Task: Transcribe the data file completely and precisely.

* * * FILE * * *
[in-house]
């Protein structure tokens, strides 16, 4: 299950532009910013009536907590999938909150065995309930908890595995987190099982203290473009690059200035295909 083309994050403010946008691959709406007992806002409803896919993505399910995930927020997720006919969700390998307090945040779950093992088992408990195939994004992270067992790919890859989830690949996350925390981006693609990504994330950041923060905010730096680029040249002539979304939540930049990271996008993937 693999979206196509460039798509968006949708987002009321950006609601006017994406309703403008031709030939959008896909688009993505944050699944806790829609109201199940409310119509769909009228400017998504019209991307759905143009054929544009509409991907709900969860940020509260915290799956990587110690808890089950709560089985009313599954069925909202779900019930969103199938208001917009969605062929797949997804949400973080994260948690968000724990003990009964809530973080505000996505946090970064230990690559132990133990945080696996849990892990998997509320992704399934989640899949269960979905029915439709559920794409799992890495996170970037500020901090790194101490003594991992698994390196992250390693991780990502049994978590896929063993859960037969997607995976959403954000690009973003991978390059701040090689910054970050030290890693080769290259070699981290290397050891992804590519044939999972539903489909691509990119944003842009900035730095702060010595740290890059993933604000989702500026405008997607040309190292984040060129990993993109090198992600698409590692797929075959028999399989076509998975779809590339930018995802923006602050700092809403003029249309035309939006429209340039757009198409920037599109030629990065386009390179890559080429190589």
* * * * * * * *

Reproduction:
[in-house]
């Protein structure tokens, strides 16, 4: 299950532009910013009536907590999938909150065995309930908890595995987190099982203290473009690059200035295909 083309994050403010946008691959709406007992806002409803896919993505399910995930927020997720006919969700390998307090945040779950093992088992408990195939994004992270067992790919890859989830690949996350925390981006693609990504994330950041923060905010730096680029040249002539979304939540930049990271996008993937 693999979206196509460039798509968006949708987002009321950006609601006017994406309703403008031709030939959008896909688009993505944050699944806790829609109201199940409310119509769909009228400017998504019209991307759905143009054929544009509409991907709900969860940020509260915290799956990587110690808890089950709560089985009313599954069925909202779900019930969103199938208001917009969605062929797949997804949400973080994260948690968000724990003990009964809530973080505000996505946090970064230990690559132990133990945080696996849990892990998997509320992704399934989640899949269960979905029915439709559920794409799992890495996170970037500020901090790194101490003594991992698994390196992250390693991780990502049994978590896929063993859960037969997607995976959403954000690009973003991978390059701040090689910054970050030290890693080769290259070699981290290397050891992804590519044939999972539903489909691509990119944003842009900035730095702060010595740290890059993933604000989702500026405008997607040309190292984040060129990993993109090198992600698409590692797929075959028999399989076509998975779809590339930018995802923006602050700092809403003029249309035309939006429209340039757009198409920037599109030629990065386009390179890559080429190589």